During the 46th Annual UBS Global Media and Communications Conference in New York, Meredith Kopit Levien, the EVP and Chief Operating Officer at The New York Times, said that the publication will begin to invest in artificial intelligence, machine learning, data science and mobile engineering. Through this, the publication aims to create a personalized feed for readers to ensure that they keep coming back.
The New York Times has already crossed the $1 billion mark through paid subscriptions, and earlier this month also announced that it made close to $258 million from subscriptions in the third quarter, up 4.5% year-over-year. The publication has achieved this by keeping its strategy simple: “Take strong stories not found elsewhere and parlay them to capture paying users.”
“But not all paying subscribers stick around, and many bounce once introductory offers — such as paying $1 a week for access — expire,” Levien said. “The high-octane gas that powers our display and subscription business is engagement,” Levien said on stage during a UBS panel Monday. “And the easiest way to describe engagement is getting people to make a daily habit of the New York Times and if we get that right, we lift both businesses over time.”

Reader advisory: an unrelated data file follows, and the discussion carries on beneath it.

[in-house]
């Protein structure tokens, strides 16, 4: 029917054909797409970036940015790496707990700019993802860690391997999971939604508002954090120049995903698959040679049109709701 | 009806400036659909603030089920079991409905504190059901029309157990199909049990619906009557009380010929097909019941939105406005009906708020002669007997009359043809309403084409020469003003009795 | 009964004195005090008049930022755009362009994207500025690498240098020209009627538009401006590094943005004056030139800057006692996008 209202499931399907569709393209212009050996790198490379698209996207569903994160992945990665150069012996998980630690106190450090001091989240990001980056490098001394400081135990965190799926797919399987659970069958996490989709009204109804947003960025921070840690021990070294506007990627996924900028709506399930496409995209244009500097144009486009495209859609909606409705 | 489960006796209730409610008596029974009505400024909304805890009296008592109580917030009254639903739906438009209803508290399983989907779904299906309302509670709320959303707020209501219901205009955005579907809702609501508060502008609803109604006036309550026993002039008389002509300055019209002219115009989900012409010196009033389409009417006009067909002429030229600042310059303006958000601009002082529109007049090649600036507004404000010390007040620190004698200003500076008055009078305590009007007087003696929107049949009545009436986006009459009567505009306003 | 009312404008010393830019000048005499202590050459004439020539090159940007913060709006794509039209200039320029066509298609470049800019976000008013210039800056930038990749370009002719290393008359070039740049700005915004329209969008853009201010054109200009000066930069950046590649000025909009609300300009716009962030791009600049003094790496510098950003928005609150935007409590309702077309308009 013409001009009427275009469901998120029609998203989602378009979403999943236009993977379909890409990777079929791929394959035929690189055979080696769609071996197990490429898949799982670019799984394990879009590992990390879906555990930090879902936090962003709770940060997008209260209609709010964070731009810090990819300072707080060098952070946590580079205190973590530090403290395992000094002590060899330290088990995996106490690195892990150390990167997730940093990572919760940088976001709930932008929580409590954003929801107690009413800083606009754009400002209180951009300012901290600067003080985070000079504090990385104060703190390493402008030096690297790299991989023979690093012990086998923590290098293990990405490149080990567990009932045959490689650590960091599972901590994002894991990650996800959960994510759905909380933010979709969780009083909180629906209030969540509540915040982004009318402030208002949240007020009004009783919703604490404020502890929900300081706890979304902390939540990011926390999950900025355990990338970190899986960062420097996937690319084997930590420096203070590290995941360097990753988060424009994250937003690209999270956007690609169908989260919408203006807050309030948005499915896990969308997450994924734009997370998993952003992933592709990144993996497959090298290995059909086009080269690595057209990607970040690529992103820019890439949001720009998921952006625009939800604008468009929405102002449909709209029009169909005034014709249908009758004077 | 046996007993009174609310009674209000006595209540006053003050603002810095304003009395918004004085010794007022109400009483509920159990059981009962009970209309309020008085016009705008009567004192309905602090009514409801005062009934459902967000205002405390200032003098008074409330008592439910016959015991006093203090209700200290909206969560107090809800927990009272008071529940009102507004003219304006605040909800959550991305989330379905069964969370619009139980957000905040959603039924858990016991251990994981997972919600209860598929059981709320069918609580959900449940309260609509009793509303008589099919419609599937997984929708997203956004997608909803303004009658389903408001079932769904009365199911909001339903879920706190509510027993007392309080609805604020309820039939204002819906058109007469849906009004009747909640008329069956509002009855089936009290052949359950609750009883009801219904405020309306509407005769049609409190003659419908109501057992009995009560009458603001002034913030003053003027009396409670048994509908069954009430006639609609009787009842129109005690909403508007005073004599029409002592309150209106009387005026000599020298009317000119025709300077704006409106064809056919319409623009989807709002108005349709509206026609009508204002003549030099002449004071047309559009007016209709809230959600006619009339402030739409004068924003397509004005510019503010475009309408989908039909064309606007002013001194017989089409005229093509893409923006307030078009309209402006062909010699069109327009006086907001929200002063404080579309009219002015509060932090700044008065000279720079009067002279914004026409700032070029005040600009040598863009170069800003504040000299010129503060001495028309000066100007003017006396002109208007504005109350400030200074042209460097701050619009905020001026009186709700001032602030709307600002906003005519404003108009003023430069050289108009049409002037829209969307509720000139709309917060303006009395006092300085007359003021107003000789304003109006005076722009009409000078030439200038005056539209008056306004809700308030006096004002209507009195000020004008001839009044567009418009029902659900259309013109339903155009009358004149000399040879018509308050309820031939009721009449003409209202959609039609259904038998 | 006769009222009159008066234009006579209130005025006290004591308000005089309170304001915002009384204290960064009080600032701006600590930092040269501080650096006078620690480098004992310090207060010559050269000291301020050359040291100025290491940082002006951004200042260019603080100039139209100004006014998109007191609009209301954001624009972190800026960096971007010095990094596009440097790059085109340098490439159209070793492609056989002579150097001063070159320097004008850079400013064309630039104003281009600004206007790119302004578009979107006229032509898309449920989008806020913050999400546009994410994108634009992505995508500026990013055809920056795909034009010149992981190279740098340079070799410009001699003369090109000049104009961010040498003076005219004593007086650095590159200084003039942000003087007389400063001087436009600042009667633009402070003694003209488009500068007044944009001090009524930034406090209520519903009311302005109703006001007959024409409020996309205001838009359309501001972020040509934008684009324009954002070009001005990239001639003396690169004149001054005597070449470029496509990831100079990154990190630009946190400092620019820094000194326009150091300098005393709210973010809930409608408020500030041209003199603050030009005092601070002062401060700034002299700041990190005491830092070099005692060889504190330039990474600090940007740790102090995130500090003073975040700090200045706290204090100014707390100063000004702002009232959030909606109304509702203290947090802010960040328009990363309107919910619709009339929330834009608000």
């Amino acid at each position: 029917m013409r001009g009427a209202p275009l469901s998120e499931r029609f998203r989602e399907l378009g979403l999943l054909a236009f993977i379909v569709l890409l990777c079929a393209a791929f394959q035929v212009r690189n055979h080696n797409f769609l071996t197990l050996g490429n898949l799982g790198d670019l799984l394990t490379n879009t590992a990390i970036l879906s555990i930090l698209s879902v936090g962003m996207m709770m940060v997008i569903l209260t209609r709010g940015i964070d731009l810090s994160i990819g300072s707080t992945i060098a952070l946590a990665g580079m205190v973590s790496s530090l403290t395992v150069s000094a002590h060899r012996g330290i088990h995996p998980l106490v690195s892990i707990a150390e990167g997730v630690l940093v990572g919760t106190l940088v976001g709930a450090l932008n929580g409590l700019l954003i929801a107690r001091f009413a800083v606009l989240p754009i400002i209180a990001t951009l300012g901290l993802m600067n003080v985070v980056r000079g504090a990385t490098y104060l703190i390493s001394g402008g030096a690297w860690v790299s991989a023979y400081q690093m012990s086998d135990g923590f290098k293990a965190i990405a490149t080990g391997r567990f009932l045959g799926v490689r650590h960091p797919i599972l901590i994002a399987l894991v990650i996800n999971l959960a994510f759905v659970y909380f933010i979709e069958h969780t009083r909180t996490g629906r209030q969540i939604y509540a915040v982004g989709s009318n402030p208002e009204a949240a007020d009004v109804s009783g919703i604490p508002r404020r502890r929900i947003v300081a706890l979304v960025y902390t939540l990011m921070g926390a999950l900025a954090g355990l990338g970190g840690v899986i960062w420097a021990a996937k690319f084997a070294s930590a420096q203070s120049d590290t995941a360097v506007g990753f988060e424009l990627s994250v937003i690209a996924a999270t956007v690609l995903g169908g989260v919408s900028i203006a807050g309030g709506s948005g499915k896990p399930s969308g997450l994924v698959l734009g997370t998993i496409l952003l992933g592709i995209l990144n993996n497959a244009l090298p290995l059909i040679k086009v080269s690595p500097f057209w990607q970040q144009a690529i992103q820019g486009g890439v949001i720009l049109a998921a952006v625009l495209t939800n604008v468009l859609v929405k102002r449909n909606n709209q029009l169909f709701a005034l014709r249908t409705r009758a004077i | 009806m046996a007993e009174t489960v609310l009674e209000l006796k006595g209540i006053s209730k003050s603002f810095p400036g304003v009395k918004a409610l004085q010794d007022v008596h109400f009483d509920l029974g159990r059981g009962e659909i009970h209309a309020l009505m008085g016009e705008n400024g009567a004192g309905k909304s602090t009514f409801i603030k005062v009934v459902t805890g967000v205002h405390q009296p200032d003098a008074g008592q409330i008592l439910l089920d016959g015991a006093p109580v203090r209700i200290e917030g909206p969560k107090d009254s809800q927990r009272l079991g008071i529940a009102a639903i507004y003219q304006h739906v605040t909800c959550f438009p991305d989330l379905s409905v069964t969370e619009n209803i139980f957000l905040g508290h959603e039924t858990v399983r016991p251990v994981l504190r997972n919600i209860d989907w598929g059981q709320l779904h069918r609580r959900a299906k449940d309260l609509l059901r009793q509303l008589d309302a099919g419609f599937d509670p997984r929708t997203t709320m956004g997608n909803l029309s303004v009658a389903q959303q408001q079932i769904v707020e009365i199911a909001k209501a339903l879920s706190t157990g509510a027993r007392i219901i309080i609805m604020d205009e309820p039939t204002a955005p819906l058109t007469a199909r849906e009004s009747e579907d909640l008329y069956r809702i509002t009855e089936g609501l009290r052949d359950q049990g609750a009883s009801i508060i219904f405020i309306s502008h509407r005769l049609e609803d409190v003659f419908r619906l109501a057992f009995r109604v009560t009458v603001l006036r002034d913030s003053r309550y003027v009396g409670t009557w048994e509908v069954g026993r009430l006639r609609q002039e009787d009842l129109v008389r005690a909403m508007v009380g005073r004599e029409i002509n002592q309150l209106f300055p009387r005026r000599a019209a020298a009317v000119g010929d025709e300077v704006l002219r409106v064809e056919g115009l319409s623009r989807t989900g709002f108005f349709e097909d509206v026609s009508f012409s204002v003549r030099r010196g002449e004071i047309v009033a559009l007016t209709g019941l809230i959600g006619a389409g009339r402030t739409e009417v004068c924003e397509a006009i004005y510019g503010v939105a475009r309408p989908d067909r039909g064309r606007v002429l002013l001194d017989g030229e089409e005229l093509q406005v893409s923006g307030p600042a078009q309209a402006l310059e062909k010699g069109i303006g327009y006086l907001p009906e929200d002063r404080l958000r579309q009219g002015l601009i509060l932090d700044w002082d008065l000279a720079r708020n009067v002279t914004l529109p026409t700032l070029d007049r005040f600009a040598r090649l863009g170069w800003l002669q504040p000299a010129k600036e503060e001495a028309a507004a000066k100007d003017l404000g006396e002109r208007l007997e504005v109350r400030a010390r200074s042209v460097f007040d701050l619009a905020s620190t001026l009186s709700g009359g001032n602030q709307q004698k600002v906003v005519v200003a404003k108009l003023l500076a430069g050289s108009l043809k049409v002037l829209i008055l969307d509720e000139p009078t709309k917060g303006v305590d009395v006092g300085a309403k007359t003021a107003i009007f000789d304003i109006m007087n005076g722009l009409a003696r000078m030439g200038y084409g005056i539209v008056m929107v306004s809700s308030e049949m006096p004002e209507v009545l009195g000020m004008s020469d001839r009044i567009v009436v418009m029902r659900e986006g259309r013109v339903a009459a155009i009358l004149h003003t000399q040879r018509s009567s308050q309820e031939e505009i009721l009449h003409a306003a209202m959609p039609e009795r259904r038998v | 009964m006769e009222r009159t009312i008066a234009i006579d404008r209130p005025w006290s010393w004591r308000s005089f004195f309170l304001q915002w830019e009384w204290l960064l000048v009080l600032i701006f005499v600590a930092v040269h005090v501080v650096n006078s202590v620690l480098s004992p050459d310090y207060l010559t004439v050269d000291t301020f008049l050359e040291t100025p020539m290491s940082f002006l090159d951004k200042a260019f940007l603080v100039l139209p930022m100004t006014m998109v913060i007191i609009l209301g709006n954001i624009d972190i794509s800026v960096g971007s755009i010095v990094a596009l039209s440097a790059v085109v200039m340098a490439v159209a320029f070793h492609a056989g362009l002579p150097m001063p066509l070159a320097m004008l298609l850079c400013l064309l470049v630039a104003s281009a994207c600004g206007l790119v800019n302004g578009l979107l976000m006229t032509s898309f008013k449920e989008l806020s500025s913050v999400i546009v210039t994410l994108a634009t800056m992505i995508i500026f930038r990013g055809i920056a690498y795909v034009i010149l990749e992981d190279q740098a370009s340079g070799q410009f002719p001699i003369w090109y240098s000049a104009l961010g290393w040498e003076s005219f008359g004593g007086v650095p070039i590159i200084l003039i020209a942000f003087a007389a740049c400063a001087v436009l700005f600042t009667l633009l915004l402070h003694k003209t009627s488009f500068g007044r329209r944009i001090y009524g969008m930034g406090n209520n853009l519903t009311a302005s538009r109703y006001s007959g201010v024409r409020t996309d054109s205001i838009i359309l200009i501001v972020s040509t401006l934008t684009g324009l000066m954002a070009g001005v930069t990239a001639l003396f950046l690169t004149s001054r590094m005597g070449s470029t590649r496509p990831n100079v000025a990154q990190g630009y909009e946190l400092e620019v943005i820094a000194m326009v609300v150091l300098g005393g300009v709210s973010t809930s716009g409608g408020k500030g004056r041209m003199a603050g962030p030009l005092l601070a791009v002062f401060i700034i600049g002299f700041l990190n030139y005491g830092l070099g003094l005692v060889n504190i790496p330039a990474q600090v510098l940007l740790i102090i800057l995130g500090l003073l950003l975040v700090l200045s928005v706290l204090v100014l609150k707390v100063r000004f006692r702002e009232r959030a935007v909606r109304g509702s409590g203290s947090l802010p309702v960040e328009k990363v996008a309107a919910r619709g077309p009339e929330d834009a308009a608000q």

“That is a way to get an enormous amount of active and passive signals from people that we can then use to show them things that are more interesting to them,” Levien said. “Right now, we are intently focused on hiring mobile engineers, machine learnings specialist and data scientists to improve our ability to do that. You will see us deploy that [personalized data feeds] much more across our destinations.”
When asked about machine learning and artificial intelligence, Levien said: “We have an enormous amount of value that we already produce. The challenge is how do we get that value in front of people based on the signal we have, based on what interests them? You will see us get more aggressive about that in the coming years.”